What Can Cause Chronic Fatigue? 11 Possibilities
This is very interesting question, one that took me literally years of doctors appointments and internet searching to figure out, as there is more than one road to this debilitating illness. Chronic fatigue syndrome definition: unexplained, profound fatigue that lasts for six months or more, which is made worse by exercising/exertion and doesn’t improve on resting. Other symptoms include poor concentration, headaches, muscle and joint pain, sore throat and poor memory.
If you are reading this the chances are either you or a loved one is suffering from excessive, perhaps, “chronic fatigue”. Among the most common causes of chronic fatigue syndrome are : Nutrition, Candida, Lyme Disease, Adrenal Fatigue, Epstein-Barr Virus, Spinal Misalignment, Autism Spectrum Disorder, Stress, Anxiety, Depression and Trauma. It can also be a combination of these making it difficult (not impossible) to treat. Recovery is different for everyone, but for now, we’ll stick to my findings on some of the causes.
Many people today, because of the demands of modern society, struggle to prepare and eat healthy meals. Convenient, ready-made dishes are all too common, and in the long run can have adverse effects on the body and mind.
Given that the food we eat, essentially turns into “us”, would it not make sense to pay attention to what we eat?
Nutrition is one of the key parts of recovery from chronic fatigue syndrome. Making healthy green smoothies can be a game changer. Personally, after just a few short weeks drinking green smoothies, I experienced a remarkable improvement in my energy levels, and over the coming months, my memory and concentration improved.
So the question is, “would you put poor quality petrol in your car and expect it to run properly?” Well the same applies to the human body, poor nutrition = poor performance, it’s that simple!
It is important for me to note : while proper nutrition will definitely help the chronic fatigue sufferer regain some of their former glory, in most instances, it is only a part of the individuals’ recovery.
Please feel free to leave a comment below – I would love to hear your take on nutrition, as there is so much conflicting information about it can be hard to navigate. There’s no “one size fits all” diet. What works for me, may not work for you. That being said, there are certain foods we all should avoid and others we should eat more of.
This is a fungus (candidiasis), that lives primarily in your intestines but can be found on your skin and in your mouth. It is most common in people with a weakened immune system. In small amounts it is quite harmless but as it grows in your gut it becomes more problematic, because it feeds on some vital nutrients the body needs for energy production. Prolonged deficiency of these nutrients, particularly magnesium, may potentially cause chronic fatigue syndrome. The good news – candidiasis can be reversed with simple changes to your diet. I shall elaborate on this at a later date.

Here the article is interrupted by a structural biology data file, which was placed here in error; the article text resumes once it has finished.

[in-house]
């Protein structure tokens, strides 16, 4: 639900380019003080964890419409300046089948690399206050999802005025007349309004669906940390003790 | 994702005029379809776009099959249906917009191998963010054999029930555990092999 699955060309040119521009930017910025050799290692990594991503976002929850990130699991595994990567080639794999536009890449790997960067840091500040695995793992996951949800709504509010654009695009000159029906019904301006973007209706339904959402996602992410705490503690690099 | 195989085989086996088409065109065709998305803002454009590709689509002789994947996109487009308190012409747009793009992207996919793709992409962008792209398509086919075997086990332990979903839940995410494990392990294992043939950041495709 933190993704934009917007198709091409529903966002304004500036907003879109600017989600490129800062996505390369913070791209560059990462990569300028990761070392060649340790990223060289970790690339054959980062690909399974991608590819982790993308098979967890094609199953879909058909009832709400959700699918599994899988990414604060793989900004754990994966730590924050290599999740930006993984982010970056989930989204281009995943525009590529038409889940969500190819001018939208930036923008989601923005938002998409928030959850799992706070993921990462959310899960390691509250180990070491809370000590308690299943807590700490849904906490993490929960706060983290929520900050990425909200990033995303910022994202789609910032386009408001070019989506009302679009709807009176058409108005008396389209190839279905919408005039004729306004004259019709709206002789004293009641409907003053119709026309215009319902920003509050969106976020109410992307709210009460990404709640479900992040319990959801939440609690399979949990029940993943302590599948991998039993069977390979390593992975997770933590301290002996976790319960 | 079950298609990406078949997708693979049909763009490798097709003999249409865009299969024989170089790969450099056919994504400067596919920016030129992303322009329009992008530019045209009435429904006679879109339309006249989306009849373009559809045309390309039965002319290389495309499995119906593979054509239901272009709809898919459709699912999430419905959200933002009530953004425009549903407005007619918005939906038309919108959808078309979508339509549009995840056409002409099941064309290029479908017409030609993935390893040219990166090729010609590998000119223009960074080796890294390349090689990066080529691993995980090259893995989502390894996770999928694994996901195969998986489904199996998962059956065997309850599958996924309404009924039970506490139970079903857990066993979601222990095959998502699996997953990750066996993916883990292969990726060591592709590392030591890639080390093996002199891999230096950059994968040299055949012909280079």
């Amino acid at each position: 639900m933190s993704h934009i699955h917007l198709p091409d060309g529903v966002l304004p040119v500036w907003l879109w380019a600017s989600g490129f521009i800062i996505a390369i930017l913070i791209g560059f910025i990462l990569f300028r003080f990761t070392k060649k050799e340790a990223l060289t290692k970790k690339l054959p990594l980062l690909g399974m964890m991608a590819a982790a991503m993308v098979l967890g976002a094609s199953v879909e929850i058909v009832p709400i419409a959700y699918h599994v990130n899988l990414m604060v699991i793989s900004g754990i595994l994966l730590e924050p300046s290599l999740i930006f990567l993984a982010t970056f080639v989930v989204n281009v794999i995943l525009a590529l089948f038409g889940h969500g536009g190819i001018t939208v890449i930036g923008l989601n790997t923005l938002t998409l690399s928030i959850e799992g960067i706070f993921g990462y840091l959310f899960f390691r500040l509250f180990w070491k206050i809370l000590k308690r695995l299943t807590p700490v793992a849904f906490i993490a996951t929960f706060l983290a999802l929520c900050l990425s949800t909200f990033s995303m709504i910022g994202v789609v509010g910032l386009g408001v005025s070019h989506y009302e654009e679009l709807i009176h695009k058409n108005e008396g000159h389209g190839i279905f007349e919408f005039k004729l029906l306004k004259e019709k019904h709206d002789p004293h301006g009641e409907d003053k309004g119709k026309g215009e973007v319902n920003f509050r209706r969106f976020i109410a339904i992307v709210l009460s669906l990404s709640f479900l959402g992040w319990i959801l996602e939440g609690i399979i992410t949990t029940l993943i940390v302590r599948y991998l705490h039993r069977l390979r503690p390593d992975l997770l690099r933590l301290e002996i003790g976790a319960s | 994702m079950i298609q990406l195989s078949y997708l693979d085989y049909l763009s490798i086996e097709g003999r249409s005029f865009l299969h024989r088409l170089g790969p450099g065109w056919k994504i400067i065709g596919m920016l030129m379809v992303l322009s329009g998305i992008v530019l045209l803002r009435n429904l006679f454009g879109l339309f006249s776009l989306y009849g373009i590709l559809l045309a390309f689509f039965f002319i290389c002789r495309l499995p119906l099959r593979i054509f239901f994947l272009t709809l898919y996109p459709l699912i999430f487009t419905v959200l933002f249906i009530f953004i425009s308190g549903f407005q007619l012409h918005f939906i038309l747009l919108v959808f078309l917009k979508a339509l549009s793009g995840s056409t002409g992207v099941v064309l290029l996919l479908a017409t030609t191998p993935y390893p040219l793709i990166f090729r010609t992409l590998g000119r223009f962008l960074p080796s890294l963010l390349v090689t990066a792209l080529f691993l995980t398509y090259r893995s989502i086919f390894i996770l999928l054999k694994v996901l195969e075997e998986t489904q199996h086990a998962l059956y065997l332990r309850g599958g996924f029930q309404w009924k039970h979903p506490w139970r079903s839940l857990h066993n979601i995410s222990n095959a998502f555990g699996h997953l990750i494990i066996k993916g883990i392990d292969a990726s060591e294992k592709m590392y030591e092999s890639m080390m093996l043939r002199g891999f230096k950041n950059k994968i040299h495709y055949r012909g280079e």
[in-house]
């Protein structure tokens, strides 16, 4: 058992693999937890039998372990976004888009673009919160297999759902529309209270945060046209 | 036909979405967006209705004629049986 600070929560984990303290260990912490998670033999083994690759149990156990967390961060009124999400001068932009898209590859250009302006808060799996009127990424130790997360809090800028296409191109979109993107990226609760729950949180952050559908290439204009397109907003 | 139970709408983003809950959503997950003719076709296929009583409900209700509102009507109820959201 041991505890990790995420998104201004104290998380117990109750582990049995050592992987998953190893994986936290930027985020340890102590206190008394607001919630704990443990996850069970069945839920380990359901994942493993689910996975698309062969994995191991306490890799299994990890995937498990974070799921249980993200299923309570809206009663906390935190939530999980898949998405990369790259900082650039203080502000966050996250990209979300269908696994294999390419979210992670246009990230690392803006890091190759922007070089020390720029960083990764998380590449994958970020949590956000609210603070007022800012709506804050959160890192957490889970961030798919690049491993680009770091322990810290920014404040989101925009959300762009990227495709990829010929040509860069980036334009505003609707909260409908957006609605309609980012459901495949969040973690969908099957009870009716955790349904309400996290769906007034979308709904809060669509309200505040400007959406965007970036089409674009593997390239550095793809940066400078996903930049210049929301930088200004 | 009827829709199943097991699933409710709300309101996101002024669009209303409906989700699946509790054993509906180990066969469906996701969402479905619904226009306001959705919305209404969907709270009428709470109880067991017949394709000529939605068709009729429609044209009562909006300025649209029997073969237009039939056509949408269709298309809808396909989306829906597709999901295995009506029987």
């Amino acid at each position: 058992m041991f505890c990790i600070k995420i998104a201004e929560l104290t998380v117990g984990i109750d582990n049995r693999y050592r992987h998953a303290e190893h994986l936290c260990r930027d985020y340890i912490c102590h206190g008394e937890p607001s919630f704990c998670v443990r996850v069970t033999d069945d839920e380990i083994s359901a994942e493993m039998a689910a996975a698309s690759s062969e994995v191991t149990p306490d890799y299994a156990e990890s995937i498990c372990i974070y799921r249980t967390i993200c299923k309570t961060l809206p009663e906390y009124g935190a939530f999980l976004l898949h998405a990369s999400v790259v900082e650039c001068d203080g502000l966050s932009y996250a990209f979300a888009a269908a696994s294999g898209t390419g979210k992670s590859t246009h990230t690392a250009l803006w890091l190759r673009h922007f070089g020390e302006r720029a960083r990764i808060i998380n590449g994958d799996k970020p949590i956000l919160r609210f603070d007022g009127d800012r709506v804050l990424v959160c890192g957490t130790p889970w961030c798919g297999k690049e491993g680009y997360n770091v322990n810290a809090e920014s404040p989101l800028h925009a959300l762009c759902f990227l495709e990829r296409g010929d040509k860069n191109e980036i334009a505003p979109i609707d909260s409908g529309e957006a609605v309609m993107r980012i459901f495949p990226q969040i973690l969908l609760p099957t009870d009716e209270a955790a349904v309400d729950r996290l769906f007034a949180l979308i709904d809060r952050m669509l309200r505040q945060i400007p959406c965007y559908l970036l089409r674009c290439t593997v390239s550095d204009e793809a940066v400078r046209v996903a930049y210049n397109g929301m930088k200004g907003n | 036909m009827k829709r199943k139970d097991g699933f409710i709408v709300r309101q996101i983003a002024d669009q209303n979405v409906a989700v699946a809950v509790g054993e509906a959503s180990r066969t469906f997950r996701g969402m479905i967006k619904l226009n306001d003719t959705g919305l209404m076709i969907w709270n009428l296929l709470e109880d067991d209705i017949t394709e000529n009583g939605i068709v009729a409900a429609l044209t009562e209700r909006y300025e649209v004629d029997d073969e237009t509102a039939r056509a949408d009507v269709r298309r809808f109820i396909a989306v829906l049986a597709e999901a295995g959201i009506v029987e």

As yet, there is no scientific evidence to prove that adrenal fatigue exists. However, those who suggest it does exist, believe it is generally caused by poor nutrition and ongoing, excessive stress levels (mental, physical and emotional) which leads to the overworking (excessive cortisol production) of your adrenal glands. It is suggested that this “overworking” of the adrenal glands can cause chronic fatigue. The good news, a few changes to your diet can help, along with some relaxation techniques such as meditation, light yoga or whatever helps you relax. Stress reduction is vital.
Usually caused by a tick bite, the possibility of having Lyme disease needs to be ruled out, as many of the symptoms are similar to those of chronic fatigue, such as, general aches and pains, short term memory loss, fatigue, lack of focus/concentration, pain and swelling of the joints, even speech problems, to mention a few. Studies show, the majority of people, who think they have been infected with this disease actually have chronic fatigue syndrome. Fortunately, those with Lyme disease can be cured with antibiotics.
A form of herpes (herpesvirus 4), that is usually contracted through bodily fluids (mostly saliva), when untreated, may cause chronic fatigue, muscle aches, fever and headaches. More than 95% of the population will contract this at some point as they journey through life. This virus can cause fatigue, but the symptoms rarely last more than 3 to 6 months. Some specialists say Epstein-Barr virus can “cause” chronic fatigue, while others say it “triggers” chronic fatigue. Studies on this topic are still in progress, and while there is no known cure, symptoms can be reduced by getting plenty of rest and keeping hydrated.
This is one possible cause of chronic fatigue syndrome that, unfortunately, many people overlook. If your spine is out of line it can cause an array of health problems including chronic pain and inflammation, poor sleep and cognitive function. Understandably, the stress of this on the body may, and can, cause chronic fatigue and worse, if untreated. A combination of regular visits to a Chiropractor, Physiotherapy and light Yoga, can help you recover – it certainly helped me!
In this fast paced, ever-changing world, stress is almost impossible to avoid. Some people though, are fortunate enough that they are able to take these changes in their stride. However, some of us find change a lot more challenging. When we are not in harmony with our surroundings and accepting of change, it can, over time, take it’s toll on our physical, mental and emotional well-being. Some symptoms of stress include: low energy, aches, pains, headaches, sleep problems, irregular heartbeat, frequent colds and infections and the list goes on.